Palm is under a lot of pressure. Once the innovative leader of the smartphone world, it has fallen by the wayside in recent years as newcomers such as Apple and Google have bested it with fresher mobile operating systems. Palm has sunk a lot of time and money into developing the Pre and webOS, its brand new smartphone platform. As Boeing once bet its future on the 747, and Ford on the Taurus, so is Palm taking a huge leap of faith in this new mobile operating system and smartphone. Will Palm be able to follow in Boeing and Ford's footsteps?
The competition is not going to make it easy on Palm. Apple's iPhone OS 3.0, and new iPhone 3G S have been well received. Sales are hot. The original iPhone and iPhone 3G have combined sold more than 13 million units.
Then there's Android to think about. It may not be the smash hit that the iPhone has been so far, but only one handset has hit the market. The HTC G1 recently passed the million-units-sold mark in the U.S., and has sold even more worldwide. The next few months should see the number of Android devices blossom.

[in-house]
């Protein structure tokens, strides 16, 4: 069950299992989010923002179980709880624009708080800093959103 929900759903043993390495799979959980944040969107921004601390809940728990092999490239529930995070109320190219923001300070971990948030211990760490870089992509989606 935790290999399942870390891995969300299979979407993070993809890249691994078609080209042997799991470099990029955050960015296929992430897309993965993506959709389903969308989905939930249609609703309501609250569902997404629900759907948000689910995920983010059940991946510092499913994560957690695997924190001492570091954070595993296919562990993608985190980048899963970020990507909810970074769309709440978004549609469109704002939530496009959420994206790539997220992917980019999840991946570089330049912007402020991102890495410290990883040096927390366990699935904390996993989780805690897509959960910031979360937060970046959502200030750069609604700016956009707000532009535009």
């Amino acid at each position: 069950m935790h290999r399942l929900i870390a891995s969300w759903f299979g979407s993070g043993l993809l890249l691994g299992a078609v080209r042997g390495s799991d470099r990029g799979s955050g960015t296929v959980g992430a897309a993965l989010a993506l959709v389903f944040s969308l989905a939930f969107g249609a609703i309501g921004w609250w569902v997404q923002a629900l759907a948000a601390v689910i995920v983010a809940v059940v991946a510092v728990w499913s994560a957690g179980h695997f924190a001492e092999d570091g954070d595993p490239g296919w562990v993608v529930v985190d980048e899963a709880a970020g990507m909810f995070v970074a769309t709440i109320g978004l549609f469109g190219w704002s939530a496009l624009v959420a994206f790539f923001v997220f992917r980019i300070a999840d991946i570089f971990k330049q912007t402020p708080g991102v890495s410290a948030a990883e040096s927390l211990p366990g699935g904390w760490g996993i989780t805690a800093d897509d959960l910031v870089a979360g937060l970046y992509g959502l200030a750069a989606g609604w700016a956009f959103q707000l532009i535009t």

Both RIM and Microsoft are putting forth their best efforts, too. RIM is prepared to launch a second version of the touchscreen Storm, and Windows Mobile 6.5 devices should be hitting store shelves sometime later this year. Where will Palm and webOS fit in?
The Pre smartphone itself is a solid effort, but fails in some respects. As other reviewers have noted, the materials and build quality feel somewhat cheap and "plasticky." It's true. It really does. That's not to say Palm didn't give the design some thought. The Pre, rounded and smooth, is fashioned after a river rock. It's attractive and feels great to hold in your hand. It's also small and lightweight. Those who prefer to stuff their phones into their front pockets -- or any other pocket, for that matter -- will be pleased with the small footprint.
The display is absolutely gorgeous. It may not be the biggest display on the planet, but it looks superb. Web sites look fantastic, pictures look great, and text and graphics are very readable -- including outside in sunlight.